Mackay Conservation Group supports a Queensland mining project worth at least $7.3 billion that has been approved by the state government and the mining companies involved have already committed to. Sound a bit weird? It’s not really, the project is mine rehabilitation.
The Queensland government currently holds over $7 billion in Financial Assurance to fund the clean-up of mines if mining companies fail. We estimate that that level of funding would easily create 2,000 direct jobs for ten years and many could commence today if rehabilitation was undertaken progressively rather than waiting until mining is completed. The reality is however that mining companies have been delaying mine rehabilitation and, in some cases, have no plan to rehabilitate land at all.
Across Queensland there are 220,000 hectares disturbed by mining operations but only 556 hectares that have been fully rehabilitated. Today, only one twelfth of mined land has had some rehabilitation work done. In 2006 that figure was one third.
The Queensland Government has recently issued two discussion papers on mine rehabilitation. They are the first of six papers that will be released for public comment in coming months. Mackay Conservation Group and Lock the Gate have been working on reforming the mine rehabilitation sector since 2015. We have raised questions about the extent and quality of rehabilitation in public and in private discussions with government, academics and the mining industry. The papers look at the method of funding bonds paid by mining companies and the way that rehabilitation is planned.
Two of our big concerns about rehabilitation bonds have been the existence of discounts and in-house company calculations. A rehabilitation bond, or Financial Assurance, is only called upon when a company fails. According to the Queensland Government's financial assurance calculator the cost of cleaning up a mine site is a minimum of $108,000 per hectare. Using that figure the bonds held by the Queensland government should be at least $24 billion rather than the $7 billion currently held.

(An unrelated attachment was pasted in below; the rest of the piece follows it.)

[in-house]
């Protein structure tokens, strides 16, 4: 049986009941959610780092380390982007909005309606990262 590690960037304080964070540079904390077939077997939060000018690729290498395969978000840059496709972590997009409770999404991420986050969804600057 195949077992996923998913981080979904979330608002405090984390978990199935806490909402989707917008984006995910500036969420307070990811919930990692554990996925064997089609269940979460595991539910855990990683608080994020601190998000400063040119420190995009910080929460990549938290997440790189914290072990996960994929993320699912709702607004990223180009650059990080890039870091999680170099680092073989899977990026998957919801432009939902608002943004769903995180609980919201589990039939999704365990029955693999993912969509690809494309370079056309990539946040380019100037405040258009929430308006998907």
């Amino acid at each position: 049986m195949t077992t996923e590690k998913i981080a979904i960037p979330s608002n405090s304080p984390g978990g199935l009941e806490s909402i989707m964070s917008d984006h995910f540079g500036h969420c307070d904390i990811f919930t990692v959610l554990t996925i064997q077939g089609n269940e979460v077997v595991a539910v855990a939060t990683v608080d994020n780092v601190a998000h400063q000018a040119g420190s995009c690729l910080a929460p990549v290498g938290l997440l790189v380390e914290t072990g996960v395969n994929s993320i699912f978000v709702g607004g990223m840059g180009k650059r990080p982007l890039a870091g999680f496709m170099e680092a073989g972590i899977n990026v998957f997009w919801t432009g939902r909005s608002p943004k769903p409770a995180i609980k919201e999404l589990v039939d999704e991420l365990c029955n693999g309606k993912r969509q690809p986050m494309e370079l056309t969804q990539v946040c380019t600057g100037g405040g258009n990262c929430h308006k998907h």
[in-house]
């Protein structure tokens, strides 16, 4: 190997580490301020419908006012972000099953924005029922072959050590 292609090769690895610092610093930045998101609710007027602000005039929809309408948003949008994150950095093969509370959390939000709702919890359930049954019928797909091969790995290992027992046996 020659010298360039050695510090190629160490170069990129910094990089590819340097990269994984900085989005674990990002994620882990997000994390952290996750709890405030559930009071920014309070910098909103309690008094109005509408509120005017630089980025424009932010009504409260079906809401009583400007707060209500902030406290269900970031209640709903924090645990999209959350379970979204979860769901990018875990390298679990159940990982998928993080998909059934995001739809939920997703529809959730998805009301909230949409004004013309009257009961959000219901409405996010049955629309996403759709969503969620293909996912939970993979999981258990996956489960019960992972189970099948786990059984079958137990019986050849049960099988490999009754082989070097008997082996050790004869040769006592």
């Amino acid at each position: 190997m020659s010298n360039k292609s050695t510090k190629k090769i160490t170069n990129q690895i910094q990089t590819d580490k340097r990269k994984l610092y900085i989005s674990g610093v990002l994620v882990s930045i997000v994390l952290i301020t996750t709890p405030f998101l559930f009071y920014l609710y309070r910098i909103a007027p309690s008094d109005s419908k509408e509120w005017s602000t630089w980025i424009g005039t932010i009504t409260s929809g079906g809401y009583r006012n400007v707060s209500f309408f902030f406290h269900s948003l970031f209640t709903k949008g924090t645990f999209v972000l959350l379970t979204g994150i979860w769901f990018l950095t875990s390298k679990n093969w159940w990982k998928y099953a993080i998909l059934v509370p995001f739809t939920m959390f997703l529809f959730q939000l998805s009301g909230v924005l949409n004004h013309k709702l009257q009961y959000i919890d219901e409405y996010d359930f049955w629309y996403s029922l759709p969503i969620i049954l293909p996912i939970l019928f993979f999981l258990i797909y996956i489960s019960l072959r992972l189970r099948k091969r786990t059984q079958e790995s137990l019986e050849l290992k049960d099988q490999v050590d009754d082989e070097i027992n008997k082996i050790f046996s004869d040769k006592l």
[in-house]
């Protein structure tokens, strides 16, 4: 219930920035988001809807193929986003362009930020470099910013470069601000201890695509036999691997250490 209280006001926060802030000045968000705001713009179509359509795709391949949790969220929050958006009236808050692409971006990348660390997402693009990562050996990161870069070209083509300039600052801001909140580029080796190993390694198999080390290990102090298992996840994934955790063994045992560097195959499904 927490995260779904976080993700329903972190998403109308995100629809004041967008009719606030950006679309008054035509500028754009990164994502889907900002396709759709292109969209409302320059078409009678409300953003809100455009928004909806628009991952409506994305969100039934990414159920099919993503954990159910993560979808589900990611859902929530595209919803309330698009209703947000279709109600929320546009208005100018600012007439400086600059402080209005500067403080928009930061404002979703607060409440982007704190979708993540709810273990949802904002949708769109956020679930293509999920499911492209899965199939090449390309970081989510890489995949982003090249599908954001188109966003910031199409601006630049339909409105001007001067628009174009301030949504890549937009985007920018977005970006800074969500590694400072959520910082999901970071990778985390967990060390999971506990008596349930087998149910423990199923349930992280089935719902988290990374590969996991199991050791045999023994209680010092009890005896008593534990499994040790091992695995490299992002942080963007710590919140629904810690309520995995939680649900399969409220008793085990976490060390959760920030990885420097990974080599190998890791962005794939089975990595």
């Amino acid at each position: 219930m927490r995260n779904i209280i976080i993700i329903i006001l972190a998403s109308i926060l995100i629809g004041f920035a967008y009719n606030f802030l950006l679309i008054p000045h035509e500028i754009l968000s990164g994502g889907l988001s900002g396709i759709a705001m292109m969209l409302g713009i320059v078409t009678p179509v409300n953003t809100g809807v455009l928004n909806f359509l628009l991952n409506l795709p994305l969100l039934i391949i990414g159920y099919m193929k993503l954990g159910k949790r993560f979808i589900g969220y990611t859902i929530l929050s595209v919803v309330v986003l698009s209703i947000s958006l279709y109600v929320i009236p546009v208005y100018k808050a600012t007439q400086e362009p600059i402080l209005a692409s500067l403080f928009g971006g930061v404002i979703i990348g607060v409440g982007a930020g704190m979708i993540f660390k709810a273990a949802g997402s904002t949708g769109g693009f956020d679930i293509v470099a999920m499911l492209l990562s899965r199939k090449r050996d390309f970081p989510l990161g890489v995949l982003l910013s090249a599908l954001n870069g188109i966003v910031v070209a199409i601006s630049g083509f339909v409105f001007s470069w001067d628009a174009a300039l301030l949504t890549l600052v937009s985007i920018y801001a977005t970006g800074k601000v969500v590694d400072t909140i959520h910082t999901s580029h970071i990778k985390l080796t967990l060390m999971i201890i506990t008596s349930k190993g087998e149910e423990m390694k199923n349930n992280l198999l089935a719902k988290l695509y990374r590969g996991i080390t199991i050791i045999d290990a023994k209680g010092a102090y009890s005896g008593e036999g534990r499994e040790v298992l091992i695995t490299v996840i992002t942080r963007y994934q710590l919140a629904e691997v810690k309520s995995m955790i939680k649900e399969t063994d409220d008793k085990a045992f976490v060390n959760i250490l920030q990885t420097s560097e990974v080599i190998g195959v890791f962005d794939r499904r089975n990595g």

Until now mining companies have been able to calculate their own bonds. If a mining company obtains a quote from a contractor to undertake work at a lower rate than in the Queensland Government calculator then the lower quote is almost inevitably accepted. However the quote may not cover all the work needed or for the time required. Mining companies could also apply for discounts on their bonds of up to 30% based on their economic and environmental track record.
One example is the now defunct Linc Energy's underground coal gasification project at Chinchilla. The mine was found to be contaminating 320 square kilometres of farmland. Linc's bond was around $3 million but the clean-up cost has been estimated at up to $80 million. Either the taxpayer will bear that cost of the site will continue to cause environmental and economic harm. Of the past six calls on Financial Assurance it has been inadequate in five cases.
The Queensland Government has recognised that as many mines come to the end of their economic lives it is important to have in place a system of bonds that will cover the full cost of rehabilitation. The discussion paper proposes an end to discounting and in-house calculators, which MCG supports.
The other discussion paper is about reforming the process of planning and implementing mine rehabilitation. The proposal is to develop a mine life plan early in the planning process for a mine site. Mandatory rehabilitation milestones will have to be met along the way. Indefinite Care & Maintenance at the discretion of the mining company will be ruled out.
These reforms are a major step in ensuring that mine rehabilitation in Queensland is effective and that the taxpayer and the environment are not the ones who pay for the cost of unrehabilitated mine sites. In the next week or so MCG will issue a response to the discussion papers. We hope that you will take the opportunity to comment on the proposals. In the meantime you can look at the papers at:
Better Mine Rehabilitation for Queensland (PDF) and Financial assurance framework reform discussion paper (PDF)